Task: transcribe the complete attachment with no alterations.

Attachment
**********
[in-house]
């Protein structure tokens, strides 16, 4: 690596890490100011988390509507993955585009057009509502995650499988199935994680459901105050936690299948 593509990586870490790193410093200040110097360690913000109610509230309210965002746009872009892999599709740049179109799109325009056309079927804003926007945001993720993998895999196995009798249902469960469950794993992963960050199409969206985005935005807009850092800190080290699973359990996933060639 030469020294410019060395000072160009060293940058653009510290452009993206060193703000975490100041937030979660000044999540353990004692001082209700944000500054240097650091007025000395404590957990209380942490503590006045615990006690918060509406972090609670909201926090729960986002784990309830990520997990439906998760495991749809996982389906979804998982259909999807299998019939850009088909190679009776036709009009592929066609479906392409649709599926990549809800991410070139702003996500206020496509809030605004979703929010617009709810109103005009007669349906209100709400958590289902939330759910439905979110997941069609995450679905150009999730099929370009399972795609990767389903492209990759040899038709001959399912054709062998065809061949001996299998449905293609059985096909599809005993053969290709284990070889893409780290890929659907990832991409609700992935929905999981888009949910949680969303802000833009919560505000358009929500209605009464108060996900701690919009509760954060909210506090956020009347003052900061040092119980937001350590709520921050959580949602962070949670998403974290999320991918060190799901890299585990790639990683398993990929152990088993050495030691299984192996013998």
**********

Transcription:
[in-house]
């Protein structure tokens, strides 16, 4: 690596890490100011988390509507993955585009057009509502995650499988199935994680459901105050936690299948 593509990586870490790193410093200040110097360690913000109610509230309210965002746009872009892999599709740049179109799109325009056309079927804003926007945001993720993998895999196995009798249902469960469950794993992963960050199409969206985005935005807009850092800190080290699973359990996933060639 030469020294410019060395000072160009060293940058653009510290452009993206060193703000975490100041937030979660000044999540353990004692001082209700944000500054240097650091007025000395404590957990209380942490503590006045615990006690918060509406972090609670909201926090729960986002784990309830990520997990439906998760495991749809996982389906979804998982259909999807299998019939850009088909190679009776036709009009592929066609479906392409649709599926990549809800991410070139702003996500206020496509809030605004979703929010617009709810109103005009007669349906209100709400958590289902939330759910439905979110997941069609995450679905150009999730099929370009399972795609990767389903492209990759040899038709001959399912054709062998065809061949001996299998449905293609059985096909599809005993053969290709284990070889893409780290890929659907990832991409609700992935929905999981888009949910949680969303802000833009919560505000358009929500209605009464108060996900701690919009509760954060909210506090956020009347003052900061040092119980937001350590709520921050959580949602962070949670998403974290999320991918060190799901890299585990790639990683398993990929152990088993050495030691299984192996013998």